Snowmobilers, start your engines
By JAYSON JACOBY
A series of flake-filled storms during the past week has put the spurs to Baker County's previously sluggish snowmobiling season.
"It's snowing like crazy right now," Glen Ferguson, president of the Sumpter Valley Blue Mountain Snowmobile Club, said Wednesday morning.
He expects the club's trail-grooming machine will work at a similarly frenetic pace the next couple days.
"Tomorrow," Ferguson said Wednesday, "we're going to get serious."
Serious about grooming the 342 miles of trails that surround , to be specific.
Ferguson said the club groomed about half the local trails in mid-December.
But until Dec. 23 snow was scarce, and the hordes of riders he expected during the long Christmas weekend stayed away.
Ferguson figures the crowds will arrive for the final weekend of 2006.
Snow is also plentiful in .
The past week's parade of blizzards padded the snowpack at Fish Lake, north of Halfway, to an estimated six to seven feet, said Whitey Bloom, president of the Panhandle Snowmobilers Club.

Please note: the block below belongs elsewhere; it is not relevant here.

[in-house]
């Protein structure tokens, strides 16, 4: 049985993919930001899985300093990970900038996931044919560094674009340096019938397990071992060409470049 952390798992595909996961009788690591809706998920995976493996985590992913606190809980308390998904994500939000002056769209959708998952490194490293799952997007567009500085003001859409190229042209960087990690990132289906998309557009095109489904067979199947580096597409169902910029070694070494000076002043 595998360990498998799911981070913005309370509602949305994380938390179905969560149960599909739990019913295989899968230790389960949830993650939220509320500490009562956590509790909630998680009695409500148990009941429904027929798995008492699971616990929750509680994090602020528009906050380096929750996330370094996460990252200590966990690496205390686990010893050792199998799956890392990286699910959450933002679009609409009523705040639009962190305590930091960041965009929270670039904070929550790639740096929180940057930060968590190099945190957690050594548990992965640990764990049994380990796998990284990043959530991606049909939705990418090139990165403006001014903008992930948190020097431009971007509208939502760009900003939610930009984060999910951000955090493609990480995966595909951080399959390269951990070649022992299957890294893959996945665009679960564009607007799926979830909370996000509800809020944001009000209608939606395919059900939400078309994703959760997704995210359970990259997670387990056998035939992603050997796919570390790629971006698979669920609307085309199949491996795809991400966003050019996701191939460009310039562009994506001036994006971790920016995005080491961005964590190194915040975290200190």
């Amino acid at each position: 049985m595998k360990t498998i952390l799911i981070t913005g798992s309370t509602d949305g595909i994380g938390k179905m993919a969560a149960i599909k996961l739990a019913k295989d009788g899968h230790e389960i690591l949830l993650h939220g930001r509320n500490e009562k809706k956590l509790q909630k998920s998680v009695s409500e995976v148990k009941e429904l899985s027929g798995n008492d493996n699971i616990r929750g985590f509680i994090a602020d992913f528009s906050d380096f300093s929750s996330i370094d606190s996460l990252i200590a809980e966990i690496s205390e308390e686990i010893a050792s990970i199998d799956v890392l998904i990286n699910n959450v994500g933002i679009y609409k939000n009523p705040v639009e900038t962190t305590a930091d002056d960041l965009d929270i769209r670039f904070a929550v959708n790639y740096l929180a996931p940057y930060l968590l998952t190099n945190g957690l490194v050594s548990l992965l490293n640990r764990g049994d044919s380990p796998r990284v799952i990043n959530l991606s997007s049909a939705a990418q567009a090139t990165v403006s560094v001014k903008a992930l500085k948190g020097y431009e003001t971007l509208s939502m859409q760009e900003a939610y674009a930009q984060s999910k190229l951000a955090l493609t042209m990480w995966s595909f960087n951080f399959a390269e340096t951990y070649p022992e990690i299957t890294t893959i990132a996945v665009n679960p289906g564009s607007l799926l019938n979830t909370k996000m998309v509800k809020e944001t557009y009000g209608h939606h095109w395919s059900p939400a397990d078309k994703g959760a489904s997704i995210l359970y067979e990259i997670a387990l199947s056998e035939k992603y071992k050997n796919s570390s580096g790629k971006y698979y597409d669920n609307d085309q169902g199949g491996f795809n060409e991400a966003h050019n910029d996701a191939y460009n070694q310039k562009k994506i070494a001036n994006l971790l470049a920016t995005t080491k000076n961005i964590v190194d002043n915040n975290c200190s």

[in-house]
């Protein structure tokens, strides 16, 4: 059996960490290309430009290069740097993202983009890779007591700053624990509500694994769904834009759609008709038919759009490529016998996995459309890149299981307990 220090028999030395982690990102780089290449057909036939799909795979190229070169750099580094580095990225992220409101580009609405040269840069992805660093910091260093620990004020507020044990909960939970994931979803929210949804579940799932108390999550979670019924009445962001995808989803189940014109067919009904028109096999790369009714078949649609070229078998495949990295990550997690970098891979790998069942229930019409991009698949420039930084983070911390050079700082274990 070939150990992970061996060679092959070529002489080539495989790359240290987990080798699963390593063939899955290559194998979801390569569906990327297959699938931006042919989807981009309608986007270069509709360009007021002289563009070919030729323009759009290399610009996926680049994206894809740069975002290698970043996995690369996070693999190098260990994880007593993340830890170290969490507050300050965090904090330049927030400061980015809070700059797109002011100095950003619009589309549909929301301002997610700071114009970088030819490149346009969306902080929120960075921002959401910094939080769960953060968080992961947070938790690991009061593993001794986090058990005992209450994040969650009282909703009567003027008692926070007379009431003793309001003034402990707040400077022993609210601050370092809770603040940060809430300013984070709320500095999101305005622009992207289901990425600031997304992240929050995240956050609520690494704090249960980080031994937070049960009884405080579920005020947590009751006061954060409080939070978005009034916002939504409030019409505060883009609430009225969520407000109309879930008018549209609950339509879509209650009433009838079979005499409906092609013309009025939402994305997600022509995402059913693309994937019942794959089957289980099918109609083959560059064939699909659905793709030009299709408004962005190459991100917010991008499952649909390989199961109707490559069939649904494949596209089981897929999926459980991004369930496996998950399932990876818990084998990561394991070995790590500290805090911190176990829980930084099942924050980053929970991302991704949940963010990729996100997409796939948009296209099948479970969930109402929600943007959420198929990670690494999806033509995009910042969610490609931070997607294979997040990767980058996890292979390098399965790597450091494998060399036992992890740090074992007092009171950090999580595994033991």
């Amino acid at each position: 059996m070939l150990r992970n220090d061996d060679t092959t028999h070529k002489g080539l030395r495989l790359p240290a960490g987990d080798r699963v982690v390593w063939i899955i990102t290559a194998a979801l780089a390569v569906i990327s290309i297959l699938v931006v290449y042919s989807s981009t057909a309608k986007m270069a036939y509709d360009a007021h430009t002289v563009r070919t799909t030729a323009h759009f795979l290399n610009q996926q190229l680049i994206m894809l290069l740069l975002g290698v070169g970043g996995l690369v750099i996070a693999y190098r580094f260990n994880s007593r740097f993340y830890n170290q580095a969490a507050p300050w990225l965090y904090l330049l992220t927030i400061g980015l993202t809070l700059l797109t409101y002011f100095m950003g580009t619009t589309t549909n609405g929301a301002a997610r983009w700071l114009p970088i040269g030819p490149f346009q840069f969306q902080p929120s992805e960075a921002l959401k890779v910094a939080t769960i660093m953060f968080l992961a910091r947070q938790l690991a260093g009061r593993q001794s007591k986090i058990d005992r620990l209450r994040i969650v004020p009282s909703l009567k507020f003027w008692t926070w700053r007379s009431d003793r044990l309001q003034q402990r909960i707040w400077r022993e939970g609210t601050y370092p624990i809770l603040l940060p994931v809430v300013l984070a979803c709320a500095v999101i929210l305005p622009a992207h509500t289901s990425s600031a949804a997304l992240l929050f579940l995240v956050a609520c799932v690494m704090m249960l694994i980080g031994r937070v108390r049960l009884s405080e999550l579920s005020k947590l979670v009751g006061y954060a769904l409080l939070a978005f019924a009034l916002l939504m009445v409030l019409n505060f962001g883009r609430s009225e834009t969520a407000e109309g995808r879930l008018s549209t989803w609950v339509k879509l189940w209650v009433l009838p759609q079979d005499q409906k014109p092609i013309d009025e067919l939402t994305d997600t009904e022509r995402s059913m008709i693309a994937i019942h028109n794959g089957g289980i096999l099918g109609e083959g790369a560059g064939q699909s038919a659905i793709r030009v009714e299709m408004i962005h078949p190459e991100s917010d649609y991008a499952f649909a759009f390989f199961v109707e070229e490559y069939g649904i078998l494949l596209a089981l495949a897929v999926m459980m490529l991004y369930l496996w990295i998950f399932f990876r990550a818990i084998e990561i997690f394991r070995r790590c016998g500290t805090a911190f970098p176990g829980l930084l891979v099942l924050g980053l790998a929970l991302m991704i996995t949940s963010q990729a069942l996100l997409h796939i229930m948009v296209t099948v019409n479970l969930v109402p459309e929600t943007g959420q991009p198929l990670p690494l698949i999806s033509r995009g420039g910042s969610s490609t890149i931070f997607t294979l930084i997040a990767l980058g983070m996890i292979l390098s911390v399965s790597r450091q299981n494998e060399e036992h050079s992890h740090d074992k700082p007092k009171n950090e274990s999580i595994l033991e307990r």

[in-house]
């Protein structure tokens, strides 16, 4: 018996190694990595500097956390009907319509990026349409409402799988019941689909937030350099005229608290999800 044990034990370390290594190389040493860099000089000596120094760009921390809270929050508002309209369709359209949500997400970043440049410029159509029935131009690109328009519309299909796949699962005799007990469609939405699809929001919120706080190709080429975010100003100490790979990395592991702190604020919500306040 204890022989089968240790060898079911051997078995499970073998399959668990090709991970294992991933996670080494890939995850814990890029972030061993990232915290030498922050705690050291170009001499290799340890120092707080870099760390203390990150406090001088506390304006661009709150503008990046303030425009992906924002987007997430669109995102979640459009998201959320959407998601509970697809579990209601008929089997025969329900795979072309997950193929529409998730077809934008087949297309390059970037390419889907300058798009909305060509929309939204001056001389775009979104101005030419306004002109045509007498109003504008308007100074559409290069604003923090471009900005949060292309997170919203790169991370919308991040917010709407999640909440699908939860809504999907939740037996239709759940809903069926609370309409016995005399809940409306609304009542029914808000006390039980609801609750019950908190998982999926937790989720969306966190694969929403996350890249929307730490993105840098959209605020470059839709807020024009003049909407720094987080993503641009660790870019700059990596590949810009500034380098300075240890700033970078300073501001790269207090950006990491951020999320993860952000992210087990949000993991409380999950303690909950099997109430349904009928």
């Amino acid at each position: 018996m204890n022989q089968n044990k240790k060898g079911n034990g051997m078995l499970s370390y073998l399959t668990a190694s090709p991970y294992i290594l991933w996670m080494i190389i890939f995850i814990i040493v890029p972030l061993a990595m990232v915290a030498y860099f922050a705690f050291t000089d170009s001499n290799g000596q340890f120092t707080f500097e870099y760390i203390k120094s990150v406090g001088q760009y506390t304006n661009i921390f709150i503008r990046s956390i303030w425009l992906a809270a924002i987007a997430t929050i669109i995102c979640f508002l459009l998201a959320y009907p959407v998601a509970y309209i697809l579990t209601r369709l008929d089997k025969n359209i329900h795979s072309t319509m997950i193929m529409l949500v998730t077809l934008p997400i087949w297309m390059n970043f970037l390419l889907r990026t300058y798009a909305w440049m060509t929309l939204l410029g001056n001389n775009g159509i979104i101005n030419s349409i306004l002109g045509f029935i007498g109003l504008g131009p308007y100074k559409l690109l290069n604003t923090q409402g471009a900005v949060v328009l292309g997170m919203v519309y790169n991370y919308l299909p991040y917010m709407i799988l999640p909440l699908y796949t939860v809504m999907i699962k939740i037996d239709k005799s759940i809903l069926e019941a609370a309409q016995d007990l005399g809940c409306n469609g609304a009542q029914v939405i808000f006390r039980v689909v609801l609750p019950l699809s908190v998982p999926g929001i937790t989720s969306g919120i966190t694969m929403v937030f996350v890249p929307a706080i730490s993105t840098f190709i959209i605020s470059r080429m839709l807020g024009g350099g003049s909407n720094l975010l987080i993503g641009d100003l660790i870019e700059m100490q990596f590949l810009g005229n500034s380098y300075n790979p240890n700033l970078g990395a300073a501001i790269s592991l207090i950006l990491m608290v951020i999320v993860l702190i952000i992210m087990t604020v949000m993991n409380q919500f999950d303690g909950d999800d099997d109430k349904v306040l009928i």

"There's plenty of fresh snow, and conditions are great," Bloom said.
What's not so great is the condition of his club's grooming machine.
The groomer broke Wednesday near Fish Lake, and replacement parts probably won't arrive until next week, Bloom said.
Nonetheless, he doesn't think the shortage of groomed trails will discourage riders many snowmobilers prefer pristine, ungroomed powder, anyway.
Regardless of where riders plan to travel this weekend, they should bring either sunglasses or clip a tinted visor on their helmet.
The last in the string of storms has departed Oregon, and according to the National Weather Service, clear skies will predominate through New Year's Day.
Snowmobile trail maps for Baker County are available at the Baker County Visitor Center, 490 Campbell St. in Baker City (near the Sunridge Inn).
The Visitor Center is open Monday through Friday from 8 p.m. to 5 p.m., and Saturday from 9 a.m. to 3 p.m.